In other news, we had a visitor today from RTE television – Philip Bromwell – who is doing a piece on how the archaeological profession in Ireland is faring in the current recession. This was a suggestion made by the professional body for archaeologists in Ireland, the Institute of Archaeologists of Ireland (IAI). As well as filming the dig in progress and speaking about the stages in the research process leading up to the excavation, there was discussion of the many archaeologists who had been working in the profession who are now unemployed. There was also some talk about the severe cuts in various research funds available for archaeological research like the Heritage Council’s discontinued Heritage Research grants or the INSTAR grants. The piece will hopefully air on the 6 One News later this week. I’ll let you know…!


Day 15 – Summer’s back!

Well, who’d have thought it? Met Eireann, the Irish weather service issued an apology for the weather forecast for yesterday. They said there’d be occasional showers in the east of the country (where the Rossnaree excavation is located) but instead there was virtually continuous grey wet drizzle for much of the day. You have to take the rough with the smooth – normally when the forecast suggests that there might be showers or rain, I have found that we have a good chance of being lucky. The rain takes a little bit longer to get across the country to us in Rossnaree and we usually seem to escape the worst of it. To have the opposite happen once is, I think, acceptable because of the number of escapes we have had over the last few weeks.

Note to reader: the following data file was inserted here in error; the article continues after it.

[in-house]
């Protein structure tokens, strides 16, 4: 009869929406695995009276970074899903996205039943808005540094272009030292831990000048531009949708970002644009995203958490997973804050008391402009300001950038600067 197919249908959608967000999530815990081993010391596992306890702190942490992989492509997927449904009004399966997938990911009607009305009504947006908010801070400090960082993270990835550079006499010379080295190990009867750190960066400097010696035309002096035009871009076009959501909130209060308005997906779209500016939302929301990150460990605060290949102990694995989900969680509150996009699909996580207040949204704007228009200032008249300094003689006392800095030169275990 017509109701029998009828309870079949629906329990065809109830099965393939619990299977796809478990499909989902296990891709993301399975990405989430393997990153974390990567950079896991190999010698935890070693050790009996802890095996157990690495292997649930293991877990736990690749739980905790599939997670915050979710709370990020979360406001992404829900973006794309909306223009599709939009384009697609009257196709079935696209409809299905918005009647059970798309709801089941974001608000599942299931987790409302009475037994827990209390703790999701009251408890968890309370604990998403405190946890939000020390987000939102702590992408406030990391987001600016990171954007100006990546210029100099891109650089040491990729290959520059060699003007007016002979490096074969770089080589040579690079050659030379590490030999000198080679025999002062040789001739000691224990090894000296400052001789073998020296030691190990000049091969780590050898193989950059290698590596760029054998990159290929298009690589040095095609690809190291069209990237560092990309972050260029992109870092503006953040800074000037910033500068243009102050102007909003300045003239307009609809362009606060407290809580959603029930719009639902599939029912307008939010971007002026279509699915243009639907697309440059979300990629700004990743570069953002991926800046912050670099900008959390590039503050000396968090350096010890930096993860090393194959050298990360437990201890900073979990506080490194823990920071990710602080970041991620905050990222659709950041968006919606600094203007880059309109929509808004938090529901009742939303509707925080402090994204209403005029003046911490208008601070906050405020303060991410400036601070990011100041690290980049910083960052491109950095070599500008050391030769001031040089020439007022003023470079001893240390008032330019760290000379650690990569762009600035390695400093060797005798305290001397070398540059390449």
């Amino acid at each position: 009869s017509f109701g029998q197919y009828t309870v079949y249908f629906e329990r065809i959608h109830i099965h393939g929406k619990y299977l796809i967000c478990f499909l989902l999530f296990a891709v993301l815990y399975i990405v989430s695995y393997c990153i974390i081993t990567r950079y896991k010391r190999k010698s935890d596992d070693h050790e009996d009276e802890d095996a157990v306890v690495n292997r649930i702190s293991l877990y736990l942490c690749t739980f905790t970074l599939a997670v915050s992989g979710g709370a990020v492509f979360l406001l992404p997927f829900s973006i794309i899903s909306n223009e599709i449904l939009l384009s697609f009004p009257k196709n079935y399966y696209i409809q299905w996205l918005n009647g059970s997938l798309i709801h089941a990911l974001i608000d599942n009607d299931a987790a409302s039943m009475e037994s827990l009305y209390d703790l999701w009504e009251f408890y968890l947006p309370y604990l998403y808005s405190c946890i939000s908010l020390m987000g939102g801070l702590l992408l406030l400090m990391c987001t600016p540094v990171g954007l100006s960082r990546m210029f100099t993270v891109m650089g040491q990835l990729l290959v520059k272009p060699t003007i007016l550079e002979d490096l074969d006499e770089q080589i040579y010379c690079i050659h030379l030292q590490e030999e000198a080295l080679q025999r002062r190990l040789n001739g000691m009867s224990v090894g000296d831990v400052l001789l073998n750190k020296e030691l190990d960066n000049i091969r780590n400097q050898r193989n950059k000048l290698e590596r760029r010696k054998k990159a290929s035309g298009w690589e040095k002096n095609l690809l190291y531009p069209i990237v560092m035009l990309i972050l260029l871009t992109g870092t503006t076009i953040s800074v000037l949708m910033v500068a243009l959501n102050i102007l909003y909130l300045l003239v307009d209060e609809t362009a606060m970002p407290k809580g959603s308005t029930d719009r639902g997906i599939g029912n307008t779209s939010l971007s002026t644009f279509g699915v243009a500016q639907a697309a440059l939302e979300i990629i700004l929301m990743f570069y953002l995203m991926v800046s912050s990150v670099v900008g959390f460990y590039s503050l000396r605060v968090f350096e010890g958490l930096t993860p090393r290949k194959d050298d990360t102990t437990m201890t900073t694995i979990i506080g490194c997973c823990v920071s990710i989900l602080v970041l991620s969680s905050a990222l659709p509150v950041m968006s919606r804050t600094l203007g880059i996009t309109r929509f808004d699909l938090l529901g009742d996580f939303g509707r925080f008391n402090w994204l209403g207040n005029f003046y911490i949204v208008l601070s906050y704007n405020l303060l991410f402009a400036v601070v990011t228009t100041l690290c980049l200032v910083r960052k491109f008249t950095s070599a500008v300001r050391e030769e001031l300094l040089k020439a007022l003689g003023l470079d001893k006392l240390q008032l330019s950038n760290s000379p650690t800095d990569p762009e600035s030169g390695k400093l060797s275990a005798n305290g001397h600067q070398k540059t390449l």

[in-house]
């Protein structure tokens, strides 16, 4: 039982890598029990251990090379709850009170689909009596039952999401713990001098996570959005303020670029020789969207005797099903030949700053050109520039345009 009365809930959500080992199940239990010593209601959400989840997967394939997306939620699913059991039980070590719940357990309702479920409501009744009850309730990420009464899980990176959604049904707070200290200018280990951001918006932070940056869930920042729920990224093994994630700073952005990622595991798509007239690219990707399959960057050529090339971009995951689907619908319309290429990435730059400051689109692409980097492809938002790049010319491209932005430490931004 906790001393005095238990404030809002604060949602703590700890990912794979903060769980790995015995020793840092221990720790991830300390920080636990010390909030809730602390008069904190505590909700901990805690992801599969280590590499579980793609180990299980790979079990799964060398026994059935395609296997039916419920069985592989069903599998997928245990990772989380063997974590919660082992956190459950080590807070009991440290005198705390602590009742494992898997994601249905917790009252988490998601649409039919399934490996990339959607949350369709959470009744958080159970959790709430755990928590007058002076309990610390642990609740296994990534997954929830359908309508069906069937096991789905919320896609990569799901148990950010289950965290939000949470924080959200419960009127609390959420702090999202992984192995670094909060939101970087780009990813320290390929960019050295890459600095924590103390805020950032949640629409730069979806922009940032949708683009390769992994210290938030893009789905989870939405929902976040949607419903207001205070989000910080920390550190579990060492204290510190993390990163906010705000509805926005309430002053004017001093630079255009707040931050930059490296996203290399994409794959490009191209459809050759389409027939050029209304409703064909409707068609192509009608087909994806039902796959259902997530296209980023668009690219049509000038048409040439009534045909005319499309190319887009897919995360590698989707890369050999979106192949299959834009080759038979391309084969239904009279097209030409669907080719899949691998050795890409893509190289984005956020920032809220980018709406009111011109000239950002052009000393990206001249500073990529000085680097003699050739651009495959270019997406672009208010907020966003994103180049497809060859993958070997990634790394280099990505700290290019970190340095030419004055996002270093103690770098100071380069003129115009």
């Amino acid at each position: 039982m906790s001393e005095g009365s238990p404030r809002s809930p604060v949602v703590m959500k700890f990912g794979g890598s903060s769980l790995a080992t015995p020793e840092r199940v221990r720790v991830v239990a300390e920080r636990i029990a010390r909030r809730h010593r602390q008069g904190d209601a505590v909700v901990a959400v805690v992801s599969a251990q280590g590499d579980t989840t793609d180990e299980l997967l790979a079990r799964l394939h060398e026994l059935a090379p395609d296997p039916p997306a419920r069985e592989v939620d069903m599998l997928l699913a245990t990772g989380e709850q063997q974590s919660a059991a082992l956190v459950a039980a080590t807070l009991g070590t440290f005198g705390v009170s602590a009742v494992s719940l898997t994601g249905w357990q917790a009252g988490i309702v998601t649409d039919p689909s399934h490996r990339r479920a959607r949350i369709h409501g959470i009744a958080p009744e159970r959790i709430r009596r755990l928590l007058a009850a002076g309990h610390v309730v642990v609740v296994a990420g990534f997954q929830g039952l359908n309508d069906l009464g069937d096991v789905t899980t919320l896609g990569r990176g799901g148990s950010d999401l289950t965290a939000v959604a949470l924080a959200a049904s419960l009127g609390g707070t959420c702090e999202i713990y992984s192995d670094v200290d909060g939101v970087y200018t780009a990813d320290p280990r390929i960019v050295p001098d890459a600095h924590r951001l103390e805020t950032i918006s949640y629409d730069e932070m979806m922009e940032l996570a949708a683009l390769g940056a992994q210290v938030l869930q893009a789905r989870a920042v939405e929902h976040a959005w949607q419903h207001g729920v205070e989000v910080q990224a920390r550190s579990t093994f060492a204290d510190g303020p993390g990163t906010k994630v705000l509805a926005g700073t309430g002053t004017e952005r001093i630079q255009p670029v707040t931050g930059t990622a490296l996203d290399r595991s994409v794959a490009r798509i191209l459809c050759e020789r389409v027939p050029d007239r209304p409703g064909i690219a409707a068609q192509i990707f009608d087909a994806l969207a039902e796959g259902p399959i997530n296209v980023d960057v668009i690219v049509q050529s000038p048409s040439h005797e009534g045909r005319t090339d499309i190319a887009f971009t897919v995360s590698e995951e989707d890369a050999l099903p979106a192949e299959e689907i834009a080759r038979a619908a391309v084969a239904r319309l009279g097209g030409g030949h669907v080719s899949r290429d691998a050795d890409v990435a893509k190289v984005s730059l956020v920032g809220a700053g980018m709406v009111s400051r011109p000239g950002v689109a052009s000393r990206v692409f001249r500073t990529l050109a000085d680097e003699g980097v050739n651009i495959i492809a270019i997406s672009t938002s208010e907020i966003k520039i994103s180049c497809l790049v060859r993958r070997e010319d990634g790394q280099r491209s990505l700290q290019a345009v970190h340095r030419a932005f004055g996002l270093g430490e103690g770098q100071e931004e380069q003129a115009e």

Ciara cleans Cutting 7.
Excavating the human remains.

.

.

.

.

.

.

.

The weather on-site was perfect – bright spells and cloud, not too hot, and no rain of any sort. Everyone was in a good mood (I think) and there was an air of quiet industry over the site for much of the day. Ciara was working single-handedly in Cutting 7 for the morning giving one last clean-back to the exposed surface there to make sure that no possible features had been missed. After lunch, Matt did a plan of the grave again, detailing the position of each of the bones and we spent the afternoon excavating, lifting and carefully packaging each bone. Each piece was numbered on the plan and photographed and wrapped and labelled for storage and later study.